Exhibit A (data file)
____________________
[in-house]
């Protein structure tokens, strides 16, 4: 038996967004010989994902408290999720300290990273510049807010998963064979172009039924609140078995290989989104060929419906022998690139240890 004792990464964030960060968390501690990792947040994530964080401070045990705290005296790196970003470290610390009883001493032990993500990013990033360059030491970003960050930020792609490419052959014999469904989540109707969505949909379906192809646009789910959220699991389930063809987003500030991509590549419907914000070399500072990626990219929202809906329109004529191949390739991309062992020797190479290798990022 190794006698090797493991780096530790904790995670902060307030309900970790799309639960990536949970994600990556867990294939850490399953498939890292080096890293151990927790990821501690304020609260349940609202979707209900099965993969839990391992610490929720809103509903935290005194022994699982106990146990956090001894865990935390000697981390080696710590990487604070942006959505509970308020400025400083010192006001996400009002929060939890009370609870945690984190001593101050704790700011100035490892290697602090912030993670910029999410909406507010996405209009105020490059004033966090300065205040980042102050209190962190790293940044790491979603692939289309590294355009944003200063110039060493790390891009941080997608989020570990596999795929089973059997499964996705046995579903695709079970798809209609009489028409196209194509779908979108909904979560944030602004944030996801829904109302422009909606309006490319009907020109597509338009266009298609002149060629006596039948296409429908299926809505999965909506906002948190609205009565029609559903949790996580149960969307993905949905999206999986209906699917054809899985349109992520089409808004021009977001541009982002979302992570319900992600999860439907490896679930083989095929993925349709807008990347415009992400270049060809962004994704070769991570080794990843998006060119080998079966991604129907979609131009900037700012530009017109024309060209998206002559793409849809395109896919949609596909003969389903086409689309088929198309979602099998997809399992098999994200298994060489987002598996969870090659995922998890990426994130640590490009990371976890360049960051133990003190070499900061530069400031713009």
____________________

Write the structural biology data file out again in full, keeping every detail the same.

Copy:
[in-house]
């Protein structure tokens, strides 16, 4: 038996967004010989994902408290999720300290990273510049807010998963064979172009039924609140078995290989989104060929419906022998690139240890 004792990464964030960060968390501690990792947040994530964080401070045990705290005296790196970003470290610390009883001493032990993500990013990033360059030491970003960050930020792609490419052959014999469904989540109707969505949909379906192809646009789910959220699991389930063809987003500030991509590549419907914000070399500072990626990219929202809906329109004529191949390739991309062992020797190479290798990022 190794006698090797493991780096530790904790995670902060307030309900970790799309639960990536949970994600990556867990294939850490399953498939890292080096890293151990927790990821501690304020609260349940609202979707209900099965993969839990391992610490929720809103509903935290005194022994699982106990146990956090001894865990935390000697981390080696710590990487604070942006959505509970308020400025400083010192006001996400009002929060939890009370609870945690984190001593101050704790700011100035490892290697602090912030993670910029999410909406507010996405209009105020490059004033966090300065205040980042102050209190962190790293940044790491979603692939289309590294355009944003200063110039060493790390891009941080997608989020570990596999795929089973059997499964996705046995579903695709079970798809209609009489028409196209194509779908979108909904979560944030602004944030996801829904109302422009909606309006490319009907020109597509338009266009298609002149060629006596039948296409429908299926809505999965909506906002948190609205009565029609559903949790996580149960969307993905949905999206999986209906699917054809899985349109992520089409808004021009977001541009982002979302992570319900992600999860439907490896679930083989095929993925349709807008990347415009992400270049060809962004994704070769991570080794990843998006060119080998079966991604129907979609131009900037700012530009017109024309060209998206002559793409849809395109896919949609596909003969389903086409689309088929198309979602099998997809399992098999994200298994060489987002598996969870090659995922998890990426994130640590490009990371976890360049960051133990003190070499900061530069400031713009």